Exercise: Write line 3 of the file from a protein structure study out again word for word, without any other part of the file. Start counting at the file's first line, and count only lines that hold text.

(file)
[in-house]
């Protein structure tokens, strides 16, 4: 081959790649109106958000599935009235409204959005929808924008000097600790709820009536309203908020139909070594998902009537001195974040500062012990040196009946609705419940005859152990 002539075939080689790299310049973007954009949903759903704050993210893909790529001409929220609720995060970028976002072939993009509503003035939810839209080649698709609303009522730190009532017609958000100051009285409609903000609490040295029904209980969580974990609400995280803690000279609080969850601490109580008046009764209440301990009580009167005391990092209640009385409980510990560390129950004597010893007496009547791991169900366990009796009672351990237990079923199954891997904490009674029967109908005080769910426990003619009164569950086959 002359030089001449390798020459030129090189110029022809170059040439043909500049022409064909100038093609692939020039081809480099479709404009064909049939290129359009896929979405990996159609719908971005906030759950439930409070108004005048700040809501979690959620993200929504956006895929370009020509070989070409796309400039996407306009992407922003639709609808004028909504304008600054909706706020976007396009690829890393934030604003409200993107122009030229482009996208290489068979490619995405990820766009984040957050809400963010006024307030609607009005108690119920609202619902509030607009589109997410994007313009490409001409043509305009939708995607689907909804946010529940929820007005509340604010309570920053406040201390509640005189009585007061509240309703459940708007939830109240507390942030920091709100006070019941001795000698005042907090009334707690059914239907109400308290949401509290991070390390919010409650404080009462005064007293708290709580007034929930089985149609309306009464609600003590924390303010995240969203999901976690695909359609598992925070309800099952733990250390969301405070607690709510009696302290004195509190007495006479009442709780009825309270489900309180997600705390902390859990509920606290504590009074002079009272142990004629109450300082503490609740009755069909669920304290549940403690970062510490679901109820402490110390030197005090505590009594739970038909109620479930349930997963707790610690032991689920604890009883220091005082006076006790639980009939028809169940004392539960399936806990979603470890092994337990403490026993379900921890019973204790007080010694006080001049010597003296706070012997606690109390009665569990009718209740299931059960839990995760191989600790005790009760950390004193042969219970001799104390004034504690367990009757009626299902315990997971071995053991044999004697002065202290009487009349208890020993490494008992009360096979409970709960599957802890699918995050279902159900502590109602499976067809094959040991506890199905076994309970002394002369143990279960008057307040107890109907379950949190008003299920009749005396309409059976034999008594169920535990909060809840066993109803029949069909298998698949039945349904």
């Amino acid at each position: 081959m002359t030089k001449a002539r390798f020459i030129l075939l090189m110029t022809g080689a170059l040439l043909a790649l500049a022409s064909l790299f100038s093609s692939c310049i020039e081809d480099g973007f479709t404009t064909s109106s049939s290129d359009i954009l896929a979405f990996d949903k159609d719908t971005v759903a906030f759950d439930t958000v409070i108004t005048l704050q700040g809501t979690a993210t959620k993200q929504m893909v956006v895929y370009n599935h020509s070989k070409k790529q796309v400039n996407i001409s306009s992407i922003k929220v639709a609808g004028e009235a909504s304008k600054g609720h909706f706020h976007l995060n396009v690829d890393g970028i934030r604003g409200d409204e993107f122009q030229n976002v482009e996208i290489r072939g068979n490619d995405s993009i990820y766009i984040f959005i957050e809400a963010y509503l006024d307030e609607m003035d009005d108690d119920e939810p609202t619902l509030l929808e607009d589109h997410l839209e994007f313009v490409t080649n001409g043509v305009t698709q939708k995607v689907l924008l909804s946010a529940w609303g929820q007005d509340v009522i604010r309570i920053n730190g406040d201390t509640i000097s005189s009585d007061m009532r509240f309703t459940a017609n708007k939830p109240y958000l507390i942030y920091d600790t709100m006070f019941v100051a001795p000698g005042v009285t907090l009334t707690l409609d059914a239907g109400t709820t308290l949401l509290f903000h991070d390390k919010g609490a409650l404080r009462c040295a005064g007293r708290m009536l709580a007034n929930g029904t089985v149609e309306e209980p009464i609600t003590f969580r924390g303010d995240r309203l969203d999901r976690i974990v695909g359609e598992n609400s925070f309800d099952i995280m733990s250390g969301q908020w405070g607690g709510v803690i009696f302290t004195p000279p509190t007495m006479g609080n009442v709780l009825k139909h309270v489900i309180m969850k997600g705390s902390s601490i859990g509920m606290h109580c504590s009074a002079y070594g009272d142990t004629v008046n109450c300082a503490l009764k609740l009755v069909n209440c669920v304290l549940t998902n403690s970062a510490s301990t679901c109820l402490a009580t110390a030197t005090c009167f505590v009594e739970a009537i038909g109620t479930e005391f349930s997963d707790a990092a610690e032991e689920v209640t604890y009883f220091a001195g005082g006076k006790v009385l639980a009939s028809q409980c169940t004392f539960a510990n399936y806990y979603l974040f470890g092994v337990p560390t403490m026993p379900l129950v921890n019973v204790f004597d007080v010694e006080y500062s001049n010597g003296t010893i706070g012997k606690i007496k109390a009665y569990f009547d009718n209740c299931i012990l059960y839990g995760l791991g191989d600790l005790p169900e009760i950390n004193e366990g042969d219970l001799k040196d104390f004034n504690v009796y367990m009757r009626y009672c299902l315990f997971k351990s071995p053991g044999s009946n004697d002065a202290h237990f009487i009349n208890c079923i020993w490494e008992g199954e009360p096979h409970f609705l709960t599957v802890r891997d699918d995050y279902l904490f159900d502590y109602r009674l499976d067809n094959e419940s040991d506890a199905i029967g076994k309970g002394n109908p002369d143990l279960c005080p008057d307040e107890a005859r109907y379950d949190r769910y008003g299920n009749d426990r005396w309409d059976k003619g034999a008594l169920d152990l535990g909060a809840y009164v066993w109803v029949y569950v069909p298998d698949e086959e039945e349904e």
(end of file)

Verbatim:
């Amino acid at each position: 081959m002359t030089k001449a002539r390798f020459i030129l075939l090189m110029t022809g080689a170059l040439l043909a790649l500049a022409s064909l790299f100038s093609s692939c310049i020039e081809d480099g973007f479709t404009t064909s109106s049939s290129d359009i954009l896929a979405f990996d949903k159609d719908t971005v759903a906030f759950d439930t958000v409070i108004t005048l704050q700040g809501t979690a993210t959620k993200q929504m893909v956006v895929y370009n599935h020509s070989k070409k790529q796309v400039n996407i001409s306009s992407i922003k929220v639709a609808g004028e009235a909504s304008k600054g609720h909706f706020h976007l995060n396009v690829d890393g970028i934030r604003g409200d409204e993107f122009q030229n976002v482009e996208i290489r072939g068979n490619d995405s993009i990820y766009i984040f959005i957050e809400a963010y509503l006024d307030e609607m003035d009005d108690d119920e939810p609202t619902l509030l929808e607009d589109h997410l839209e994007f313009v490409t080649n001409g043509v305009t698709q939708k995607v689907l924008l909804s946010a529940w609303g929820q007005d509340v009522i604010r309570i920053n730190g406040d201390t509640i000097s005189s009585d007061m009532r509240f309703t459940a017609n708007k939830p109240y958000l507390i942030y920091d600790t709100m006070f019941v100051a001795p000698g005042v009285t907090l009334t707690l409609d059914a239907g109400t709820t308290l949401l509290f903000h991070d390390k919010g609490a409650l404080r009462c040295a005064g007293r708290m009536l709580a007034n929930g029904t089985v149609e309306e209980p009464i609600t003590f969580r924390g303010d995240r309203l969203d999901r976690i974990v695909g359609e598992n609400s925070f309800d099952i995280m733990s250390g969301q908020w405070g607690g709510v803690i009696f302290t004195p000279p509190t007495m006479g609080n009442v709780l009825k139909h309270v489900i309180m969850k997600g705390s902390s601490i859990g509920m606290h109580c504590s009074a002079y070594g009272d142990t004629v008046n109450c300082a503490l009764k609740l009755v069909n209440c669920v304290l549940t998902n403690s970062a510490s301990t679901c109820l402490a009580t110390a030197t005090c009167f505590v009594e739970a009537i038909g109620t479930e005391f349930s997963d707790a990092a610690e032991e689920v209640t604890y009883f220091a001195g005082g006076k006790v009385l639980a009939s028809q409980c169940t004392f539960a510990n399936y806990y979603l974040f470890g092994v337990p560390t403490m026993p379900l129950v921890n019973v204790f004597d007080v010694e006080y500062s001049n010597g003296t010893i706070g012997k606690i007496k109390a009665y569990f009547d009718n209740c299931i012990l059960y839990g995760l791991g191989d600790l005790p169900e009760i950390n004193e366990g042969d219970l001799k040196d104390f004034n504690v009796y367990m009757r009626y009672c299902l315990f997971k351990s071995p053991g044999s009946n004697d002065a202290h237990f009487i009349n208890c079923i020993w490494e008992g199954e009360p096979h409970f609705l709960t599957v802890r891997d699918d995050y279902l904490f159900d502590y109602r009674l499976d067809n094959e419940s040991d506890a199905i029967g076994k309970g002394n109908p002369d143990l279960c005080p008057d307040e107890a005859r109907y379950d949190r769910y008003g299920n009749d426990r005396w309409d059976k003619g034999a008594l169920d152990l535990g909060a809840y009164v066993w109803v029949y569950v069909p298998d698949e086959e039945e349904e």